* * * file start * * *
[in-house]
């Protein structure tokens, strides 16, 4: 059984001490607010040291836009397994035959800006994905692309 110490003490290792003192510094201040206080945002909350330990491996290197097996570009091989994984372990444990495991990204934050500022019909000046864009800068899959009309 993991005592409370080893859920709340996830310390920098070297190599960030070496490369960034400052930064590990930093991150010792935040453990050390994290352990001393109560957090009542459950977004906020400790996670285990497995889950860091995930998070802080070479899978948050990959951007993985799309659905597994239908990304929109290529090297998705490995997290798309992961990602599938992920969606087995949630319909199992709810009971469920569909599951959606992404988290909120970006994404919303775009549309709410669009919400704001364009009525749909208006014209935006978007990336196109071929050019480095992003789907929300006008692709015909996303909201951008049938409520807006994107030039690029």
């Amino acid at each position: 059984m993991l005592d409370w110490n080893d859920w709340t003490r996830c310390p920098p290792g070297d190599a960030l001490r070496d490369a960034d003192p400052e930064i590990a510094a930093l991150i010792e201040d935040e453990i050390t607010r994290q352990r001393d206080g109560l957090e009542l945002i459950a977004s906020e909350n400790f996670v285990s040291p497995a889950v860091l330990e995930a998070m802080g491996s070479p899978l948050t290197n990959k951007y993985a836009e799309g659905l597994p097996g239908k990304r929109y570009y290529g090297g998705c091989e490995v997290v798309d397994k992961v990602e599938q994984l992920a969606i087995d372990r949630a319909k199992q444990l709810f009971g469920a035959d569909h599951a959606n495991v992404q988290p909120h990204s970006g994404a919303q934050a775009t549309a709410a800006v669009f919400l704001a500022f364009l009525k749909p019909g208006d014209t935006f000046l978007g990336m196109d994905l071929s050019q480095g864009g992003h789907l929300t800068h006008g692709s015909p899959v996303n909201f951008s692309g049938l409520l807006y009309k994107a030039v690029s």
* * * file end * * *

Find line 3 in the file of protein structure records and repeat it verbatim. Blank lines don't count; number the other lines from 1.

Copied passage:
């Amino acid at each position: 059984m993991l005592d409370w110490n080893d859920w709340t003490r996830c310390p920098p290792g070297d190599a960030l001490r070496d490369a960034d003192p400052e930064i590990a510094a930093l991150i010792e201040d935040e453990i050390t607010r994290q352990r001393d206080g109560l957090e009542l945002i459950a977004s906020e909350n400790f996670v285990s040291p497995a889950v860091l330990e995930a998070m802080g491996s070479p899978l948050t290197n990959k951007y993985a836009e799309g659905l597994p097996g239908k990304r929109y570009y290529g090297g998705c091989e490995v997290v798309d397994k992961v990602e599938q994984l992920a969606i087995d372990r949630a319909k199992q444990l709810f009971g469920a035959d569909h599951a959606n495991v992404q988290p909120h990204s970006g994404a919303q934050a775009t549309a709410a800006v669009f919400l704001a500022f364009l009525k749909p019909g208006d014209t935006f000046l978007g990336m196109d994905l071929s050019q480095g864009g992003h789907l929300t800068h006008g692709s015909p899959v996303n909201f951008s692309g049938l409520l807006y009309k994107a030039v690029s």